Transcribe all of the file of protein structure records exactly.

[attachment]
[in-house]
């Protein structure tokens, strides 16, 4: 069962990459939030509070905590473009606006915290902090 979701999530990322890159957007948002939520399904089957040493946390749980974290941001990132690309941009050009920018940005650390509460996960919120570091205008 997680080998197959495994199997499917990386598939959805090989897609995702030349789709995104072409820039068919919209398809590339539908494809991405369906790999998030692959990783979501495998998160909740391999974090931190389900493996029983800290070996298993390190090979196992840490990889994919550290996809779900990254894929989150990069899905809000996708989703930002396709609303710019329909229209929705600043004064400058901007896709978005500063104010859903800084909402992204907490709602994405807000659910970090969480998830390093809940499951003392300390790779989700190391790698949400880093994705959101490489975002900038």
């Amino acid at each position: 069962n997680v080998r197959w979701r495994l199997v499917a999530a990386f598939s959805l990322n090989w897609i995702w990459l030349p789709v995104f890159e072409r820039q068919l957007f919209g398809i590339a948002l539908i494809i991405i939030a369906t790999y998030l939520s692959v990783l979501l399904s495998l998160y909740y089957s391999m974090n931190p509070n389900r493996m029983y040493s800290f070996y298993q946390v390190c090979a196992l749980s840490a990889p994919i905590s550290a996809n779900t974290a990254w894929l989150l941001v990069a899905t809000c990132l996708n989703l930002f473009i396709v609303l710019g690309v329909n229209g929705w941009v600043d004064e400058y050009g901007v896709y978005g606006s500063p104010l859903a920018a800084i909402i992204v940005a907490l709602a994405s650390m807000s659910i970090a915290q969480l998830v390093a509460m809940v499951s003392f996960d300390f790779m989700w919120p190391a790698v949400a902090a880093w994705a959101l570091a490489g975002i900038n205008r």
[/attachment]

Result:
[in-house]
């Protein structure tokens, strides 16, 4: 069962990459939030509070905590473009606006915290902090 979701999530990322890159957007948002939520399904089957040493946390749980974290941001990132690309941009050009920018940005650390509460996960919120570091205008 997680080998197959495994199997499917990386598939959805090989897609995702030349789709995104072409820039068919919209398809590339539908494809991405369906790999998030692959990783979501495998998160909740391999974090931190389900493996029983800290070996298993390190090979196992840490990889994919550290996809779900990254894929989150990069899905809000996708989703930002396709609303710019329909229209929705600043004064400058901007896709978005500063104010859903800084909402992204907490709602994405807000659910970090969480998830390093809940499951003392300390790779989700190391790698949400880093994705959101490489975002900038």
């Amino acid at each position: 069962n997680v080998r197959w979701r495994l199997v499917a999530a990386f598939s959805l990322n090989w897609i995702w990459l030349p789709v995104f890159e072409r820039q068919l957007f919209g398809i590339a948002l539908i494809i991405i939030a369906t790999y998030l939520s692959v990783l979501l399904s495998l998160y909740y089957s391999m974090n931190p509070n389900r493996m029983y040493s800290f070996y298993q946390v390190c090979a196992l749980s840490a990889p994919i905590s550290a996809n779900t974290a990254w894929l989150l941001v990069a899905t809000c990132l996708n989703l930002f473009i396709v609303l710019g690309v329909n229209g929705w941009v600043d004064e400058y050009g901007v896709y978005g606006s500063p104010l859903a920018a800084i909402i992204v940005a907490l709602a994405s650390m807000s659910i970090a915290q969480l998830v390093a509460m809940v499951s003392f996960d300390f790779m989700w919120p190391a790698v949400a902090a880093w994705a959101l570091a490489g975002i900038n205008r």